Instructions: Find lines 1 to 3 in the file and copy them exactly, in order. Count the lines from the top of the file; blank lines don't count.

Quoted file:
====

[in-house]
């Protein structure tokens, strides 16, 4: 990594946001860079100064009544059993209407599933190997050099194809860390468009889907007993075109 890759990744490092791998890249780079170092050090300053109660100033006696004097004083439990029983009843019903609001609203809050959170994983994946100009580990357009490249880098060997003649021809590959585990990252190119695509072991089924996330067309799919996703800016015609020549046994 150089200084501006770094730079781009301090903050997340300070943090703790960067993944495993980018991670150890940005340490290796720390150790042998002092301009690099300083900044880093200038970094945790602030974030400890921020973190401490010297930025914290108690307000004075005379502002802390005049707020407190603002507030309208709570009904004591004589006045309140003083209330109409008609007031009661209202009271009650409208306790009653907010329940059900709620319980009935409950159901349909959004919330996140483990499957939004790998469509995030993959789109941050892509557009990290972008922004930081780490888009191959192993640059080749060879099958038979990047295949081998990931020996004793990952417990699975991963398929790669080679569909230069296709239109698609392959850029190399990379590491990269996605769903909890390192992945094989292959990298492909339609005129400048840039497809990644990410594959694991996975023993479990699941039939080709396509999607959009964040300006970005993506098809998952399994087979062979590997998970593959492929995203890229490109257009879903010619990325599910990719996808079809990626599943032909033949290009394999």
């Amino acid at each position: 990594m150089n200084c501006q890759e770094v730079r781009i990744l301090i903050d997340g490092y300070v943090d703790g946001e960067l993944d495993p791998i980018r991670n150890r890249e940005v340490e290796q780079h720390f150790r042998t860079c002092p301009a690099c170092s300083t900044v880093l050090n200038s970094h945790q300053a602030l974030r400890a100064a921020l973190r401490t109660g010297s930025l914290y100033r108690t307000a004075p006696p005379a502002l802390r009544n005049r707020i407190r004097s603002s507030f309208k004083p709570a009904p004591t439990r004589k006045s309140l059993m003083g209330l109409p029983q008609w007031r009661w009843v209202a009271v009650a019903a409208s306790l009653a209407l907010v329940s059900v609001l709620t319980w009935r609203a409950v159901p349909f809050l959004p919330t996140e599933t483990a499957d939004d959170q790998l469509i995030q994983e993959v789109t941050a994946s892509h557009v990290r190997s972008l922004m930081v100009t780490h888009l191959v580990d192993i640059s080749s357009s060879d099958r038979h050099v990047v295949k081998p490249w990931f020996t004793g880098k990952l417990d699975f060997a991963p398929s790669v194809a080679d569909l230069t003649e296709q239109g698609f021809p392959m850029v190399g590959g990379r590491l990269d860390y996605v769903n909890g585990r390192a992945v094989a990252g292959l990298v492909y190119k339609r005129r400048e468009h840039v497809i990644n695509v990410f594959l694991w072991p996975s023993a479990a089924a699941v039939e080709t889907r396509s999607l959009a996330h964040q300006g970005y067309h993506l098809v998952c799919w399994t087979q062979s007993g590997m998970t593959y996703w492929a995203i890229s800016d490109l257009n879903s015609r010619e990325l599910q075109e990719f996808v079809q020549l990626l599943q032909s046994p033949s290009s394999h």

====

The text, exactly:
[in-house]
């Protein structure tokens, strides 16, 4: 990594946001860079100064009544059993209407599933190997050099194809860390468009889907007993075109 890759990744490092791998890249780079170092050090300053109660100033006696004097004083439990029983009843019903609001609203809050959170994983994946100009580990357009490249880098060997003649021809590959585990990252190119695509072991089924996330067309799919996703800016015609020549046994 150089200084501006770094730079781009301090903050997340300070943090703790960067993944495993980018991670150890940005340490290796720390150790042998002092301009690099300083900044880093200038970094945790602030974030400890921020973190401490010297930025914290108690307000004075005379502002802390005049707020407190603002507030309208709570009904004591004589006045309140003083209330109409008609007031009661209202009271009650409208306790009653907010329940059900709620319980009935409950159901349909959004919330996140483990499957939004790998469509995030993959789109941050892509557009990290972008922004930081780490888009191959192993640059080749060879099958038979990047295949081998990931020996004793990952417990699975991963398929790669080679569909230069296709239109698609392959850029190399990379590491990269996605769903909890390192992945094989292959990298492909339609005129400048840039497809990644990410594959694991996975023993479990699941039939080709396509999607959009964040300006970005993506098809998952399994087979062979590997998970593959492929995203890229490109257009879903010619990325599910990719996808079809990626599943032909033949290009394999």
């Amino acid at each position: 990594m150089n200084c501006q890759e770094v730079r781009i990744l301090i903050d997340g490092y300070v943090d703790g946001e960067l993944d495993p791998i980018r991670n150890r890249e940005v340490e290796q780079h720390f150790r042998t860079c002092p301009a690099c170092s300083t900044v880093l050090n200038s970094h945790q300053a602030l974030r400890a100064a921020l973190r401490t109660g010297s930025l914290y100033r108690t307000a004075p006696p005379a502002l802390r009544n005049r707020i407190r004097s603002s507030f309208k004083p709570a009904p004591t439990r004589k006045s309140l059993m003083g209330l109409p029983q008609w007031r009661w009843v209202a009271v009650a019903a409208s306790l009653a209407l907010v329940s059900v609001l709620t319980w009935r609203a409950v159901p349909f809050l959004p919330t996140e599933t483990a499957d939004d959170q790998l469509i995030q994983e993959v789109t941050a994946s892509h557009v990290r190997s972008l922004m930081v100009t780490h888009l191959v580990d192993i640059s080749s357009s060879d099958r038979h050099v990047v295949k081998p490249w990931f020996t004793g880098k990952l417990d699975f060997a991963p398929s790669v194809a080679d569909l230069t003649e296709q239109g698609f021809p392959m850029v190399g590959g990379r590491l990269d860390y996605v769903n909890g585990r390192a992945v094989a990252g292959l990298v492909y190119k339609r005129r400048e468009h840039v497809i990644n695509v990410f594959l694991w072991p996975s023993a479990a089924a699941v039939e080709t889907r396509s999607l959009a996330h964040q300006g970005y067309h993506l098809v998952c799919w399994t087979q062979s007993g590997m998970t593959y996703w492929a995203i890229s800016d490109l257009n879903s015609r010619e990325l599910q075109e990719f996808v079809q020549l990626l599943q032909s046994p033949s290009s394999h």